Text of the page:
3. Size. Position. Boundaries

In size, Shetland ranks fifteenth among the Scottish counties; but in population only twenty-seventh. The total area (excluding water) is 352,319 acres or 55021 square miles. The group consists of about one hundred islands, of which twenty-nine are inhabited. The largest is Mainland, which embraces about three-fourths of the whole land-surface; and the others, in point of size, are Yell, Unst, Fetlar, Bressay and Whalsay. Yell measures 17½ miles by 6½, Unst 12 by nearly 6. The smaller islands include East and Vest Burra, Muckle Roe, Papa Stour, Skerries, Fair Isle and Foula; the remainder consisting of islets, holms, stacks and skerries. From Fair Isle, which lies about mid-way between Orkney and Shetland, to Sumburgh Head, is 20¼ miles; and from that point to Flugga in Unst, in a straight line, is 71 miles. From Sumburgh Head to Fethaland, the most northerly part of the Mainland, is 54 miles; and the greatest breadth, from the Mull of Eswick to Muness, is about 21 miles.

Including Fair Isle and Foula, the group lies between the parallels of 59° 30' and 60° 52' north latitude; and between 0° 43' and 2° 7' west longitude. The general trend of the islands is north-easterly, and their position in relation to the mainland of Scotland is also in that direction; Sumburgh Head being 95 miles north-east of Caithness and 164 miles north of Aberdeen.

The North Sea washes the eastern sea-board, and the Atlantic Ocean the western; sea and ocean join forces between Sumburgh Head and Fair Isle to form that turbulent tideway called the "Roost." They also meet north of Yell and Unst, where the Atlantic sets strongly through Yell Sound and Blue Mull Sound for six hours during flood tide, and the North Sea, in its turn, in the opposite direction for other six hours.

4. Surface and General Features

The surface of the larger islands is hilly, and the general direction of the ridges is north and south, corresponding to the length of the islands. The inland parts present an undulating surface of peat bogs and moorland, dotted here and there with fresh-water lochs, which accentuate, rather than relieve, the monotony of the landscape. The hills are round or conical in shape and of moderate height, ranging from 500 to 900 feet. Unlike the rounded hills of the Lowlands of Scotland, which are often grassy to the top, most of the Shetland hills are brown and barren, being covered with heather and moss or short coarse grass. Neither have they the rugged grandeur of the Highlands, for the sides are generally smooth and rounded, the result of intense glaciation.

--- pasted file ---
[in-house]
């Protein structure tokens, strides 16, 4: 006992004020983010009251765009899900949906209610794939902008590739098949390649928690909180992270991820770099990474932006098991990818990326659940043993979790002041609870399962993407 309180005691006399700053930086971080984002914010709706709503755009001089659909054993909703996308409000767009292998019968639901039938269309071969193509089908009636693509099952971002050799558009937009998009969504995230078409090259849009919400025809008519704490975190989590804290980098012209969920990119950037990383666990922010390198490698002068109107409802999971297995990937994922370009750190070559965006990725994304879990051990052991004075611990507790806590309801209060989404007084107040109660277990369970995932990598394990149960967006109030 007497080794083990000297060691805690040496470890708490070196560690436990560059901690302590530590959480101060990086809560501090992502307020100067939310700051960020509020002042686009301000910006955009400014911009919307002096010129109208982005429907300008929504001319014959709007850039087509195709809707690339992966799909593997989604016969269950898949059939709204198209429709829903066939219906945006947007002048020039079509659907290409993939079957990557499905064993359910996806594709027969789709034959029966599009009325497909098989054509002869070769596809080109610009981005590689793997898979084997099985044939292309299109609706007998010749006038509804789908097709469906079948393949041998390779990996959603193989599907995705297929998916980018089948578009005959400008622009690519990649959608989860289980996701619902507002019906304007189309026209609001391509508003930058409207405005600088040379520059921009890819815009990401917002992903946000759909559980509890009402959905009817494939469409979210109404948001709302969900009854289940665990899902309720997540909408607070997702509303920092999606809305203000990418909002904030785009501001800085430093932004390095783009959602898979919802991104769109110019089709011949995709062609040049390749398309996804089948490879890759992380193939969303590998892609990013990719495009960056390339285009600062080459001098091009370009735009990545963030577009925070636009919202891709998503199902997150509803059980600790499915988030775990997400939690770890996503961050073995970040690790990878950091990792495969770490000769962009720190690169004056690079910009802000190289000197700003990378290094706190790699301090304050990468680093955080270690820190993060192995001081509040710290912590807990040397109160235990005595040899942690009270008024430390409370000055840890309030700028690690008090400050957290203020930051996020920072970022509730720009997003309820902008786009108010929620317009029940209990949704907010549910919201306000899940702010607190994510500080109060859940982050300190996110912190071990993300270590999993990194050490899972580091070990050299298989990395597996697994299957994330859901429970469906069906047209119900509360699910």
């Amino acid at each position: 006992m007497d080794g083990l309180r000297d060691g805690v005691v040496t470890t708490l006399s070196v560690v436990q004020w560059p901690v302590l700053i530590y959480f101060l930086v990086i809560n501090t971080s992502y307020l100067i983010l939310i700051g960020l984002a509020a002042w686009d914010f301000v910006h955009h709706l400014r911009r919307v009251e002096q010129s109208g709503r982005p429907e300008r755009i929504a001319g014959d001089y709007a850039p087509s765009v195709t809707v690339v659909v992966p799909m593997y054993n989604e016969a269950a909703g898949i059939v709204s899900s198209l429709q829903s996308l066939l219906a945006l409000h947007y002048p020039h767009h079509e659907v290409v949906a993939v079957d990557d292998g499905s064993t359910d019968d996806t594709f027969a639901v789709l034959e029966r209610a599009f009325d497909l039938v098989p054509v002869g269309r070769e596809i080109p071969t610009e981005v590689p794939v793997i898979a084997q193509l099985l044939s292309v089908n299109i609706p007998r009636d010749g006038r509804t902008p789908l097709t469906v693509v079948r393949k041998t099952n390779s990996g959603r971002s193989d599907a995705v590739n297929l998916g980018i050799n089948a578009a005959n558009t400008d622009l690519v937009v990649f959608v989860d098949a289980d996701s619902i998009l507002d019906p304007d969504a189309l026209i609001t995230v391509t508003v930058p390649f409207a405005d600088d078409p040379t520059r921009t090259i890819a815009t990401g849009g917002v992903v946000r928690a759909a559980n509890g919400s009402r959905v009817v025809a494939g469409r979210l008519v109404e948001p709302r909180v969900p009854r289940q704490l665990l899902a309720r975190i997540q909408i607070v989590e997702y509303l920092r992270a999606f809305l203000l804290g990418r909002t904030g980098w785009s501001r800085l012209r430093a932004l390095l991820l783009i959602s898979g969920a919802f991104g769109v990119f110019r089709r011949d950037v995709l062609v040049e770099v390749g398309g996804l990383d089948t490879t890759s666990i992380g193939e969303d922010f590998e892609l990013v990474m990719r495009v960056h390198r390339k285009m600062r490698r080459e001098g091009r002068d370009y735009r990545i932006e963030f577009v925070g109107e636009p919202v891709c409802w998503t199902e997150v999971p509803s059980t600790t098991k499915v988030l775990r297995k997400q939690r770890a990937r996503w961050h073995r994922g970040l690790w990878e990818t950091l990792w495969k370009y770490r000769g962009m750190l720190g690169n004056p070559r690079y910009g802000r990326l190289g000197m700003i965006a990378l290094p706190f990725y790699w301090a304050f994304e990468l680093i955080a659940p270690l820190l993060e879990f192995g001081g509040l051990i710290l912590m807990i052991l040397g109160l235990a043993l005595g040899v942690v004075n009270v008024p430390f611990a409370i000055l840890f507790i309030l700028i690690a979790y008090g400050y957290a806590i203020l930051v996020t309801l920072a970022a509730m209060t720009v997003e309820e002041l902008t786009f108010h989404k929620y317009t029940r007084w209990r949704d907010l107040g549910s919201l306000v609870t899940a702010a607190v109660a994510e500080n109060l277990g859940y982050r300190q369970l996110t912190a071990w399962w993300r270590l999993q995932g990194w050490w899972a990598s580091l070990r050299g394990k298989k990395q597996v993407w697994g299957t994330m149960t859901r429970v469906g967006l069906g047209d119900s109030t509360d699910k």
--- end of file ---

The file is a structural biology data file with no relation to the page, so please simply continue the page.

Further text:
The highest in the Mainland is Ronas Hill, Northmavine, a great mass of red granite, rising to a height of 1475 feet, forming the culminating point of the North Roe tableland, and having the hilly ridge of the Bjorgs on its eastern side. A long range of hills extends through the parish of Delting, from Firth Ness to Olnafirth; and from the south side of that inlet it extends southward to Russa Ness on the west side of Weisdale Voe. This is the loftiest range, and the southern ridge forms a complete barrier between the east and west side of that part of the Mainland. The highest hill in this chain is Scallafield, 921 feet. Other two parallel ridges lie east of this, the one from the east side of Weisdale Voe to Dales Voe in Delting; and the other from near Scalloway in a north-east direction to Collafirth. There are breaks in these hilly ridges, notably where the county road crosses over near Sandwater, and again between Olnafirth on the west and Dury Voe on the east. The other range worthy of note extends from the Wart of Scousburgh in Dunrossness, with intervening breaks, to the east of Scalloway, where it divides into two ridges, and stretches onward to the east and west sides of hales Voe. Fitful Head in the south, 928 feet; Sandness Hill in the west, 817 feet; the Sneug in Foula, 1372 feet; the Wart of Bressay, 742 feet; and the Noup of Noss, 592 feet, are conspicuous land-marks round the coast. The island of Yell is hilly, with parallel ridges running north-east and south-west—highest point, the Ward of Otterswick. A range of hills extends along the west side of Unst— highest point, Vallafield, 708 feet. In the extreme north is Hermaness, 657 feet; while on the opposite side of Burrafirth is the still higher hill of Saxa Vord, 934 feet.